Jesri was quiet for a while. Tolm regarded his silence with silence, and allowed the man to ponder how he would proceed. It was nearly evening before either of them spoke again.
“My father was taken from me,” Jesri said, “By a grok hunting party as we sought mastodon for our celebration of Sun Return. Since then, the hunt has been my only relief. He was my only family.”
“A difficult experience,” Tolm said. “And one not unfamiliar to our brothers in the guild. So long as the hunt is your desire, your one true desire, then you will be welcome here.”
“I am a hunter,” Jesri said once more. Tolm nodded slowly.
“Then you shall hunt,” Tolm said. “The trial begins now.”
Tolm removed a satchel from his belt. The leather of it was as ancient as his face, wrinkled and thin like an old paper bag. He held it out to Jesri.
“Within is what you will need for the hunt,” Tolm said.
Jesri opened the old pouch. Inside was a cap of fungus, violet and black, streaked with red spores.
“This is the bait?” Jesri said.
“No,” Tolm replied. “This is for you. You must eat it.”
Jesri chuckled. Tolm did not.
“You’re serious?” Jesri said.
“You will not die,” Tolm replied. “But the beast you hunt will seek out those who have eaten this toadstool.”
“What am I hunting?” Jesri asked.
“You will know when it comes to you.”
Jesri’s mouth felt like sand as he walked in the dark of the Lestmarsh forests. The fungus had raised his heartrate, and even in the cool of the encroaching night he sweat freely. His breath came and went in ragged spurts, even though he walked slowly and without great exertion. Occasionally a biting pain errupted in his gut, but it would subside quickly. Jesri stopped and sat on a large, flat stone. He didn’t know where he was going, or what he was hunting; only that it would come to him. He examined his gear has he tried to calm his blood with a drink of cool water from his flask.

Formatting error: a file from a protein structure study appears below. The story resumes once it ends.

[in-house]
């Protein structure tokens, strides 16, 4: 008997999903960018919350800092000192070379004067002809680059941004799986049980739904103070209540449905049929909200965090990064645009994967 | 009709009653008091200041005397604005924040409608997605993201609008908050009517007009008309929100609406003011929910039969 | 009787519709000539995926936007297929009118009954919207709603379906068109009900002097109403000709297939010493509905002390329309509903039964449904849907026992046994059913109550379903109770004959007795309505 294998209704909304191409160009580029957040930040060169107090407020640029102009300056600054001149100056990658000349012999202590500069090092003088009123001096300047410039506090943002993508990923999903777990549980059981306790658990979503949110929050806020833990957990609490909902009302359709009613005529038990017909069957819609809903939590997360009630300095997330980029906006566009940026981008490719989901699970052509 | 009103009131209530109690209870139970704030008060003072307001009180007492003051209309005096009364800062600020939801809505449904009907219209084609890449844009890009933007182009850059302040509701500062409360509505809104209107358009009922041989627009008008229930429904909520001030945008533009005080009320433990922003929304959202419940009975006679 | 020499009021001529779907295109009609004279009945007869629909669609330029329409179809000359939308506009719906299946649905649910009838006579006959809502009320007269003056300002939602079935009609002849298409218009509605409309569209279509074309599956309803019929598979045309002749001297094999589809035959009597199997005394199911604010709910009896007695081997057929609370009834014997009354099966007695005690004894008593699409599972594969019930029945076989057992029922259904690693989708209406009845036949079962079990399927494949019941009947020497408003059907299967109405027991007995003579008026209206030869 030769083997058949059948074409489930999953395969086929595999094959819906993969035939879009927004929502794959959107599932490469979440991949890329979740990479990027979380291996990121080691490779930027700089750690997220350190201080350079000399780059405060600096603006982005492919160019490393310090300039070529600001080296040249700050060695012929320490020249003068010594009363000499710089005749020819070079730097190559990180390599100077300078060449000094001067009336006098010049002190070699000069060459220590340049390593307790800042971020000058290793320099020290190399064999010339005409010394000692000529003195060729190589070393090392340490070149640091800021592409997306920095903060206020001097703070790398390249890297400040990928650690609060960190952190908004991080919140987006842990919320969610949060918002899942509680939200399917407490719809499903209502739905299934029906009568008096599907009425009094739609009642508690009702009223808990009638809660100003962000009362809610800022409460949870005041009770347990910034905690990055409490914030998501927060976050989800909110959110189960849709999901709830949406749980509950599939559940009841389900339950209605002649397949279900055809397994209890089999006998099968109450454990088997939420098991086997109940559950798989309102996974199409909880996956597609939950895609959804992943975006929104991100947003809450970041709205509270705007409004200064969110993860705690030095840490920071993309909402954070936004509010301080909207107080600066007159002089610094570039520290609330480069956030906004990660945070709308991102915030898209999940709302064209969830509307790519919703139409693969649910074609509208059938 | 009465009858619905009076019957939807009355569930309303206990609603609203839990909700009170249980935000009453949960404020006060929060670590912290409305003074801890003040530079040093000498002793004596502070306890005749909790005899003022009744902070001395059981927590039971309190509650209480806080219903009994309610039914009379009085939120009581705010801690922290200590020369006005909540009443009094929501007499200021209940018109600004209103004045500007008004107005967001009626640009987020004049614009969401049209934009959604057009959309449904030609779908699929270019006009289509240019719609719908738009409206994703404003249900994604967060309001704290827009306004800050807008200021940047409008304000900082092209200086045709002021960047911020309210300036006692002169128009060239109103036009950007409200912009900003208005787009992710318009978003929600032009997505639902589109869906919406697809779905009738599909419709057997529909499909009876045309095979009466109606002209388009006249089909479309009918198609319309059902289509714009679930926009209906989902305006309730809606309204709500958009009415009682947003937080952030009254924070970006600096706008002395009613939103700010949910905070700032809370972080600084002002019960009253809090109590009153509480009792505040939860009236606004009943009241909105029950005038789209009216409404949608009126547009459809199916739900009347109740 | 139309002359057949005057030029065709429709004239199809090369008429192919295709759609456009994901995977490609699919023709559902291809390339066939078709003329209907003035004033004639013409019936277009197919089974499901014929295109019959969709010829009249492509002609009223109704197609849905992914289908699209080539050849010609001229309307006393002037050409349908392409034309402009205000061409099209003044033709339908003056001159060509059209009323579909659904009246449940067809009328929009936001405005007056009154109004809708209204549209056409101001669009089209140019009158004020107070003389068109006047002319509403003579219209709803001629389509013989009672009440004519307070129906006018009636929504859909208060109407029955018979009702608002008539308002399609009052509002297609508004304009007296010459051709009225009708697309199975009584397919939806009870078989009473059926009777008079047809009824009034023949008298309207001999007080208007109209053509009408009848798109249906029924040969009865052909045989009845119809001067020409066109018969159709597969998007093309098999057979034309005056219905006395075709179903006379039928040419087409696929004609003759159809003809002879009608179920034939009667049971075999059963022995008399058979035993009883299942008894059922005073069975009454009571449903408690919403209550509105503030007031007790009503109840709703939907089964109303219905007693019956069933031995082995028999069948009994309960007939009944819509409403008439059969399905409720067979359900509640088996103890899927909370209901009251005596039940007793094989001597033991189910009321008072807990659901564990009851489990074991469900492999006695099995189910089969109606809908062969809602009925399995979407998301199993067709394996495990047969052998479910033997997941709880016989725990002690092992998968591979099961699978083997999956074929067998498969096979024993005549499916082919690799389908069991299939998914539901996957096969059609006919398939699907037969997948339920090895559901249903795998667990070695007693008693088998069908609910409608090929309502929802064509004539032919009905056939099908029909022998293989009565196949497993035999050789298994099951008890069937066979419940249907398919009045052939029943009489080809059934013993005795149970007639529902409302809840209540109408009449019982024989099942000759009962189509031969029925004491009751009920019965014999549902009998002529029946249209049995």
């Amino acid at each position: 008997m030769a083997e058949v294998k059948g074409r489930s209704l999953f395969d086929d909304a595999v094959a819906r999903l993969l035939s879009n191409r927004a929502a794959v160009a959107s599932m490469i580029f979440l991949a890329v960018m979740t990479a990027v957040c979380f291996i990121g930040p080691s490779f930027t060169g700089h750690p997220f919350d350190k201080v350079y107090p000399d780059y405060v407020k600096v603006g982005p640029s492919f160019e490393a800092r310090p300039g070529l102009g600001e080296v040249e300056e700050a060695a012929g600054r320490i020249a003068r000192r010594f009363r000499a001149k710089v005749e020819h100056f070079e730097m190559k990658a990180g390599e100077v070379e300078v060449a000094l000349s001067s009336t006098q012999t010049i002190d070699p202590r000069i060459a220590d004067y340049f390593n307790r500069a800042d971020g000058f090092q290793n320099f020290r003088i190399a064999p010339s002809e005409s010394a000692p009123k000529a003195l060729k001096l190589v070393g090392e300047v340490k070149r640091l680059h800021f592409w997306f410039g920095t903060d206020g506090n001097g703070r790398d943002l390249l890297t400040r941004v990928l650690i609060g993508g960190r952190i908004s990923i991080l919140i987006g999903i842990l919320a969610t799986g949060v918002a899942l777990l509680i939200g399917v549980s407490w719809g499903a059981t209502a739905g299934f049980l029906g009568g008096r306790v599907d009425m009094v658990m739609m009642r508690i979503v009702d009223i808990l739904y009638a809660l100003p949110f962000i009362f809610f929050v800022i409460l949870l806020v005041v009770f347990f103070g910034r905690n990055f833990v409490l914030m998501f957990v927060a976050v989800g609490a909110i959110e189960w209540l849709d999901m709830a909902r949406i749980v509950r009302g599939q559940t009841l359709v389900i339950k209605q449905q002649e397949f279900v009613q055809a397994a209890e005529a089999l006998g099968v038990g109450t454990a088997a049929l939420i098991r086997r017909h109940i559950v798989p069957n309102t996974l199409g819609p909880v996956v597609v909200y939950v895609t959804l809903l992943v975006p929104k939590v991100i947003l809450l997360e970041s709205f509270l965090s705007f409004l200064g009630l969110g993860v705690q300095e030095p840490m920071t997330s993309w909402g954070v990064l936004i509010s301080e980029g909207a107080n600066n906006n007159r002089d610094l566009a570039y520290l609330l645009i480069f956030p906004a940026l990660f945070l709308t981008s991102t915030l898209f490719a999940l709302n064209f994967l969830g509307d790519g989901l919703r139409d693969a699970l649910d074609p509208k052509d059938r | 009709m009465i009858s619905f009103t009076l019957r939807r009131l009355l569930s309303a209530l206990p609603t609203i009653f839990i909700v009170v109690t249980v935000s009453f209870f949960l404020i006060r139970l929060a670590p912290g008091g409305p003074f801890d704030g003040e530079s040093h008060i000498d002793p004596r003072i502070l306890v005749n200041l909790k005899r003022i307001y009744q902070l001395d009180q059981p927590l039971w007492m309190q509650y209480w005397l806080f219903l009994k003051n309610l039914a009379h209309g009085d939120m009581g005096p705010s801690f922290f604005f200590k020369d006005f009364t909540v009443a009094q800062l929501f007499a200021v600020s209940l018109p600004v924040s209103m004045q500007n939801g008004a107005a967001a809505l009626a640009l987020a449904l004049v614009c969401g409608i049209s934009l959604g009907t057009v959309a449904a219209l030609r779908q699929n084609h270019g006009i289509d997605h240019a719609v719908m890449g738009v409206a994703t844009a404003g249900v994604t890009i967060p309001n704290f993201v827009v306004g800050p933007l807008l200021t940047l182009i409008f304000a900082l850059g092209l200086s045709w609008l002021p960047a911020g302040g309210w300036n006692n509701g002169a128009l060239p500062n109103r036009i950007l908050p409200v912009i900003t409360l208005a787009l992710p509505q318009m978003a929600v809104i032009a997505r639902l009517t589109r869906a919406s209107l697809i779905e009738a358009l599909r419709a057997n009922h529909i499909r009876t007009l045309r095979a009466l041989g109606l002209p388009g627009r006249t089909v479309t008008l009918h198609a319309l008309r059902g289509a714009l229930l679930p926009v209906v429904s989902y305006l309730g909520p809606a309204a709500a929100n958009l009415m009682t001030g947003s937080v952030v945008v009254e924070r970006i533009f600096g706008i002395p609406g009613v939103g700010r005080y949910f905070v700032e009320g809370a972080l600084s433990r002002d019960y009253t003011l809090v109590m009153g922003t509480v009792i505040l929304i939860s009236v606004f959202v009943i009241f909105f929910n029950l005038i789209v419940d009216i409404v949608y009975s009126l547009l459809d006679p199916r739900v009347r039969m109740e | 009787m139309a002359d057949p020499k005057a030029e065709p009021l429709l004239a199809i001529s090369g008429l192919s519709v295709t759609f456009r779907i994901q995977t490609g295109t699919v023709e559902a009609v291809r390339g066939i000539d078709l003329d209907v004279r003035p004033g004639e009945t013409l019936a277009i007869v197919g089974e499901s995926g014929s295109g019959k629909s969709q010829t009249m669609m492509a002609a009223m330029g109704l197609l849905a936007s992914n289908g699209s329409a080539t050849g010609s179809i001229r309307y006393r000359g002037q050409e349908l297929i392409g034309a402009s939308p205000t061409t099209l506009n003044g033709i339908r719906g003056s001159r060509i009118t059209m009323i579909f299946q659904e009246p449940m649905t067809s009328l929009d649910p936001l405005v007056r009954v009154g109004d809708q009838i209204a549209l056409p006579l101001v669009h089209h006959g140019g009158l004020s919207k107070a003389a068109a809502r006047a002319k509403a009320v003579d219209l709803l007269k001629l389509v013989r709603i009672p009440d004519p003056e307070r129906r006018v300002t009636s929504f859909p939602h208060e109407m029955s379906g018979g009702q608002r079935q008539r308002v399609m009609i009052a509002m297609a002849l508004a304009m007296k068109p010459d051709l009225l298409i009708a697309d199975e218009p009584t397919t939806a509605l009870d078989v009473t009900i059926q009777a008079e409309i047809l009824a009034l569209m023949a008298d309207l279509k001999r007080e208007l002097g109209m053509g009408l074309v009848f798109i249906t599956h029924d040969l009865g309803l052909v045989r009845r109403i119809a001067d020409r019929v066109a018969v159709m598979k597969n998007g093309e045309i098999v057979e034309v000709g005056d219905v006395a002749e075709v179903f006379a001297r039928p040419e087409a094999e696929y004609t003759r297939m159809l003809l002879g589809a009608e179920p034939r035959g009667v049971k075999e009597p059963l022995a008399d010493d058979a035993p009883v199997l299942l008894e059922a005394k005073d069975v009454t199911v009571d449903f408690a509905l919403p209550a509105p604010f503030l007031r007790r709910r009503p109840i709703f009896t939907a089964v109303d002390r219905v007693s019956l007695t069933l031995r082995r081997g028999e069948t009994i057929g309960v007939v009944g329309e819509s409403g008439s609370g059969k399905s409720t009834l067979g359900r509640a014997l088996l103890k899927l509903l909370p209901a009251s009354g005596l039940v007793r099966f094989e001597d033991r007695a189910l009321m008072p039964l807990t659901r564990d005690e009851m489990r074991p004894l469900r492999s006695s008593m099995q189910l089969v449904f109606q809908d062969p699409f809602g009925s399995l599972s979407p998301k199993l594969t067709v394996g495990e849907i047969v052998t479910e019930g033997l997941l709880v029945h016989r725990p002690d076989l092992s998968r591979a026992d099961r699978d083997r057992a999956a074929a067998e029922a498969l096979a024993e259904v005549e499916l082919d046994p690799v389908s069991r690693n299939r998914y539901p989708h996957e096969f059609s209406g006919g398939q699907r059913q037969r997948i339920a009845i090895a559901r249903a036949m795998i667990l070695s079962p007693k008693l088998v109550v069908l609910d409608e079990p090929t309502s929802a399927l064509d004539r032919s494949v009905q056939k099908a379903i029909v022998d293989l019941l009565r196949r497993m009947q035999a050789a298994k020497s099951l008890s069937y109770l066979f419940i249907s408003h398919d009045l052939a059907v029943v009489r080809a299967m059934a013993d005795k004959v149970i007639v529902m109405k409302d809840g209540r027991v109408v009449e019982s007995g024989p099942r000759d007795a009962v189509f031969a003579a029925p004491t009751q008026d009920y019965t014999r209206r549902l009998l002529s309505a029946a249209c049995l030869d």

He carried with him two hunting weapons: a bow and a spear. Since he knew the beast would come to him, and would likely come upon him without him seeing it first, he knew the bow would prove ineffective. So he readied his spear. He also carried a third weapon, a sword. It was his fathers, the one he’d used to defend their home many times from groks and men and beasts. Aside from his weapons, he carried a small amount of food, a bed roll, twenty feet of fine rope, and a folding knife which he used to fashion snares and traps when hunting smaller game.
Whatever he was going to face, Jersi knew it wouldn’t be small. It couldn’t be. The Guild of the Hunter-God was known throughout all Silg, even the whole world, for their daring and skill in hunting the most dangerous creatures the world over. So where was this beast? He’d been walking for what felt like hours, but his perception of time was hard to be certain of; the fungus was playing tricks on his mind as it continued to digest, lights and spots materializing in his vision as he closed his eyes. But he knew he mustn’t sleep. The beast would be here, soon.